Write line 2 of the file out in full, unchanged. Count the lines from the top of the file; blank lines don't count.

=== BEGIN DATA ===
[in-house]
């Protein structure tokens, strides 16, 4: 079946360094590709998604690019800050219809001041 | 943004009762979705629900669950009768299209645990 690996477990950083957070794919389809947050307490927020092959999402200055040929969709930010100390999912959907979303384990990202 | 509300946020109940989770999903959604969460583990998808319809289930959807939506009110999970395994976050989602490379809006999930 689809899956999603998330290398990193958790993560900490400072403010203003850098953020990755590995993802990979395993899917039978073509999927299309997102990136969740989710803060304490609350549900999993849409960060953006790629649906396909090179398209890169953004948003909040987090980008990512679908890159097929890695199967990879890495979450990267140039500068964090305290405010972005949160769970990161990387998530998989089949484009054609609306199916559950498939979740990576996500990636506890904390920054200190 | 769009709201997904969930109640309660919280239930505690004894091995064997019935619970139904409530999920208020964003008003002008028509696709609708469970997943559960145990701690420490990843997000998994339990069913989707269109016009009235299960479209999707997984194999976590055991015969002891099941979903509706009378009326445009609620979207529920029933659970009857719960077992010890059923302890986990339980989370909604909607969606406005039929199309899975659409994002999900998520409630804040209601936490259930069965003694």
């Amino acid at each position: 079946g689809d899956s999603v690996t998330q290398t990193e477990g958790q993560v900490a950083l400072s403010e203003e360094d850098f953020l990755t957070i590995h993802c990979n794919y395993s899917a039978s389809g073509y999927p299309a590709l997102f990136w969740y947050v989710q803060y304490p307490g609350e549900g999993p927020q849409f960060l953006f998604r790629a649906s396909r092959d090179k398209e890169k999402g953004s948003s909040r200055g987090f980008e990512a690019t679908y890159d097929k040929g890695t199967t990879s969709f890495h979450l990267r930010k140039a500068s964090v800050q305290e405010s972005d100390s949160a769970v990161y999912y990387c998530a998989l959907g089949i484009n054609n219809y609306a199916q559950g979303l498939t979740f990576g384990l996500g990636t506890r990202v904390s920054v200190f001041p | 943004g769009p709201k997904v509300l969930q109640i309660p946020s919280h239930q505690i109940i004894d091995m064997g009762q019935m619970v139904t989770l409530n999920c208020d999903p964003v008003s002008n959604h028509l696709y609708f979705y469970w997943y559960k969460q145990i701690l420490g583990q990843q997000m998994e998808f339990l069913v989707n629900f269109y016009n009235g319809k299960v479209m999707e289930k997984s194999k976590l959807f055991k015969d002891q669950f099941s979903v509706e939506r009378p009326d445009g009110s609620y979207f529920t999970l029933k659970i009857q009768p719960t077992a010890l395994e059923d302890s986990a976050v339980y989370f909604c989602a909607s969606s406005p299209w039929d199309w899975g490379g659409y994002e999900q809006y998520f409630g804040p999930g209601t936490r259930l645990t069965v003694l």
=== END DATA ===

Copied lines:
């Protein structure tokens, strides 16, 4: 079946360094590709998604690019800050219809001041 | 943004009762979705629900669950009768299209645990 690996477990950083957070794919389809947050307490927020092959999402200055040929969709930010100390999912959907979303384990990202 | 509300946020109940989770999903959604969460583990998808319809289930959807939506009110999970395994976050989602490379809006999930 689809899956999603998330290398990193958790993560900490400072403010203003850098953020990755590995993802990979395993899917039978073509999927299309997102990136969740989710803060304490609350549900999993849409960060953006790629649906396909090179398209890169953004948003909040987090980008990512679908890159097929890695199967990879890495979450990267140039500068964090305290405010972005949160769970990161990387998530998989089949484009054609609306199916559950498939979740990576996500990636506890904390920054200190 | 769009709201997904969930109640309660919280239930505690004894091995064997019935619970139904409530999920208020964003008003002008028509696709609708469970997943559960145990701690420490990843997000998994339990069913989707269109016009009235299960479209999707997984194999976590055991015969002891099941979903509706009378009326445009609620979207529920029933659970009857719960077992010890059923302890986990339980989370909604909607969606406005039929199309899975659409994002999900998520409630804040209601936490259930069965003694």